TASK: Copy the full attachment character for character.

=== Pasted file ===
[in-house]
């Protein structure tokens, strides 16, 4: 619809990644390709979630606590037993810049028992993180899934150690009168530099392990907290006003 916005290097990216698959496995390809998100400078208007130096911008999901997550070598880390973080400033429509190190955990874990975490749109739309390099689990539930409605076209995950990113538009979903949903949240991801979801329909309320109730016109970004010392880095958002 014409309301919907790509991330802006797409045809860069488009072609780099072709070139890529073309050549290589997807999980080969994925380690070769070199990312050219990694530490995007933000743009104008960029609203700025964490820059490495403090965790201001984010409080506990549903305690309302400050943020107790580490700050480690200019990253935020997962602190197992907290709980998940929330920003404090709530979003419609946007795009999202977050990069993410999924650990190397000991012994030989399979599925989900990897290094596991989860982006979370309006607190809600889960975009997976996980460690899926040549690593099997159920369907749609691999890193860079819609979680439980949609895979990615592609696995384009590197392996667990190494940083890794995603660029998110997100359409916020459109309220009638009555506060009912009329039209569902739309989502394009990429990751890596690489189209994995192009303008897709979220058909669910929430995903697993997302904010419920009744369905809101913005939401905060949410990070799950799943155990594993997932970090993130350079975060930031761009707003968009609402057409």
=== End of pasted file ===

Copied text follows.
[in-house]
């Protein structure tokens, strides 16, 4: 619809990644390709979630606590037993810049028992993180899934150690009168530099392990907290006003 916005290097990216698959496995390809998100400078208007130096911008999901997550070598880390973080400033429509190190955990874990975490749109739309390099689990539930409605076209995950990113538009979903949903949240991801979801329909309320109730016109970004010392880095958002 014409309301919907790509991330802006797409045809860069488009072609780099072709070139890529073309050549290589997807999980080969994925380690070769070199990312050219990694530490995007933000743009104008960029609203700025964490820059490495403090965790201001984010409080506990549903305690309302400050943020107790580490700050480690200019990253935020997962602190197992907290709980998940929330920003404090709530979003419609946007795009999202977050990069993410999924650990190397000991012994030989399979599925989900990897290094596991989860982006979370309006607190809600889960975009997976996980460690899926040549690593099997159920369907749609691999890193860079819609979680439980949609895979990615592609696995384009590197392996667990190494940083890794995603660029998110997100359409916020459109309220009638009555506060009912009329039209569902739309989502394009990429990751890596690489189209994995192009303008897709979220058909669910929430995903697993997302904010419920009744369905809101913005939401905060949410990070799950799943155990594993997932970090993130350079975060930031761009707003968009609402057409």